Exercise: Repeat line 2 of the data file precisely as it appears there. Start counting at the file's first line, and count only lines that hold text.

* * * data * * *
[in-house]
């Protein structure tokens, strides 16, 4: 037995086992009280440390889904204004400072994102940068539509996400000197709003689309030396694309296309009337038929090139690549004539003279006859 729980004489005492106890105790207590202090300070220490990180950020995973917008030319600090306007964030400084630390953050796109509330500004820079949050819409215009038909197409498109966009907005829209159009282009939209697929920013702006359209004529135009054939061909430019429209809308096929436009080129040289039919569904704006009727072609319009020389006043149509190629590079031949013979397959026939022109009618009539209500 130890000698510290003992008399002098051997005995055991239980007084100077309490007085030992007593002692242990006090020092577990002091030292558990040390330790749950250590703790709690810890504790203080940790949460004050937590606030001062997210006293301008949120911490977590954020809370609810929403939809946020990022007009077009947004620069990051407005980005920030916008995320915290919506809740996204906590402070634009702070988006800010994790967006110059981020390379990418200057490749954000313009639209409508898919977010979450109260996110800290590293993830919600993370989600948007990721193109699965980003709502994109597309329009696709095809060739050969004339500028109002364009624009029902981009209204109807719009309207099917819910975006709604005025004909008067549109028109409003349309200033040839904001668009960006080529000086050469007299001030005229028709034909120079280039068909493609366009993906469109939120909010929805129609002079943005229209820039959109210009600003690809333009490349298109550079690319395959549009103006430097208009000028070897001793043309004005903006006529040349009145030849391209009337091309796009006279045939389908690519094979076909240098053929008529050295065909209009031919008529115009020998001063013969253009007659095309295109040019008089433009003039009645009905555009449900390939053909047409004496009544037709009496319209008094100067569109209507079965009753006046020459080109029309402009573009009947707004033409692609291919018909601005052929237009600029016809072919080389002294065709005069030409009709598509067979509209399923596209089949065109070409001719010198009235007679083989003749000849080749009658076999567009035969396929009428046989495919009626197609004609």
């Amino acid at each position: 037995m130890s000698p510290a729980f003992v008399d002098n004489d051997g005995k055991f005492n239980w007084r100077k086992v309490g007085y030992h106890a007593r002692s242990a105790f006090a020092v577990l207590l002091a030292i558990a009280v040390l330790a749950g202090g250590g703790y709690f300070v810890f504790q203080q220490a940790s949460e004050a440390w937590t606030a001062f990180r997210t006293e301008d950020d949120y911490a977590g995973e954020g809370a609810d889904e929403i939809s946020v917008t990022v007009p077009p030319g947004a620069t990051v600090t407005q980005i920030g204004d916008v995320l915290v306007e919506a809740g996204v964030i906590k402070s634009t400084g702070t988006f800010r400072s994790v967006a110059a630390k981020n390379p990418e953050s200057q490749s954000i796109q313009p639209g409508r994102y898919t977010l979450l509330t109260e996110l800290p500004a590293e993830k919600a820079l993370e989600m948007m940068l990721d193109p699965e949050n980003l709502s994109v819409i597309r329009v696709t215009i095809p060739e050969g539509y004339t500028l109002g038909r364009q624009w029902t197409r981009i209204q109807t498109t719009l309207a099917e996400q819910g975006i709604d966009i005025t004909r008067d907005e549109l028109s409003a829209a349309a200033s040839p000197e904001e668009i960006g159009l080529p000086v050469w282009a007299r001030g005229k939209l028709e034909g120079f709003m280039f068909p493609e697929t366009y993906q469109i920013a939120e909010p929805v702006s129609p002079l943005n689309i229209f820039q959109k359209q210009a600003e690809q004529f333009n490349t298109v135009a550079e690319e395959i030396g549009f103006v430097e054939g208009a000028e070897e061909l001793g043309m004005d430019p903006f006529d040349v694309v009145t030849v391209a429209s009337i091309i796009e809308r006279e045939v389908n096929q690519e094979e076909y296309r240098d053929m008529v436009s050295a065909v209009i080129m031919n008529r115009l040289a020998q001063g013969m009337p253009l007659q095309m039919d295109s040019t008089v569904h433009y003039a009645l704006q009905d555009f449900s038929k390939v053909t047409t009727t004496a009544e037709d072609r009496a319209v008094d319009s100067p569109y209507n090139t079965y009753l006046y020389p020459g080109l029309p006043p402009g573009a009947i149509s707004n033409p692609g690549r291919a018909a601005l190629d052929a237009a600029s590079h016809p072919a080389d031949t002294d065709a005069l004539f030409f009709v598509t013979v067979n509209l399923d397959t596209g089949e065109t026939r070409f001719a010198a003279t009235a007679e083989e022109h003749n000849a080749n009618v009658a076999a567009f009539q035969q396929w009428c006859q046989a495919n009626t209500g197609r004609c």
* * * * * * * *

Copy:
């Protein structure tokens, strides 16, 4: 037995086992009280440390889904204004400072994102940068539509996400000197709003689309030396694309296309009337038929090139690549004539003279006859 729980004489005492106890105790207590202090300070220490990180950020995973917008030319600090306007964030400084630390953050796109509330500004820079949050819409215009038909197409498109966009907005829209159009282009939209697929920013702006359209004529135009054939061909430019429209809308096929436009080129040289039919569904704006009727072609319009020389006043149509190629590079031949013979397959026939022109009618009539209500 130890000698510290003992008399002098051997005995055991239980007084100077309490007085030992007593002692242990006090020092577990002091030292558990040390330790749950250590703790709690810890504790203080940790949460004050937590606030001062997210006293301008949120911490977590954020809370609810929403939809946020990022007009077009947004620069990051407005980005920030916008995320915290919506809740996204906590402070634009702070988006800010994790967006110059981020390379990418200057490749954000313009639209409508898919977010979450109260996110800290590293993830919600993370989600948007990721193109699965980003709502994109597309329009696709095809060739050969004339500028109002364009624009029902981009209204109807719009309207099917819910975006709604005025004909008067549109028109409003349309200033040839904001668009960006080529000086050469007299001030005229028709034909120079280039068909493609366009993906469109939120909010929805129609002079943005229209820039959109210009600003690809333009490349298109550079690319395959549009103006430097208009000028070897001793043309004005903006006529040349009145030849391209009337091309796009006279045939389908690519094979076909240098053929008529050295065909209009031919008529115009020998001063013969253009007659095309295109040019008089433009003039009645009905555009449900390939053909047409004496009544037709009496319209008094100067569109209507079965009753006046020459080109029309402009573009009947707004033409692609291919018909601005052929237009600029016809072919080389002294065709005069030409009709598509067979509209399923596209089949065109070409001719010198009235007679083989003749000849080749009658076999567009035969396929009428046989495919009626197609004609």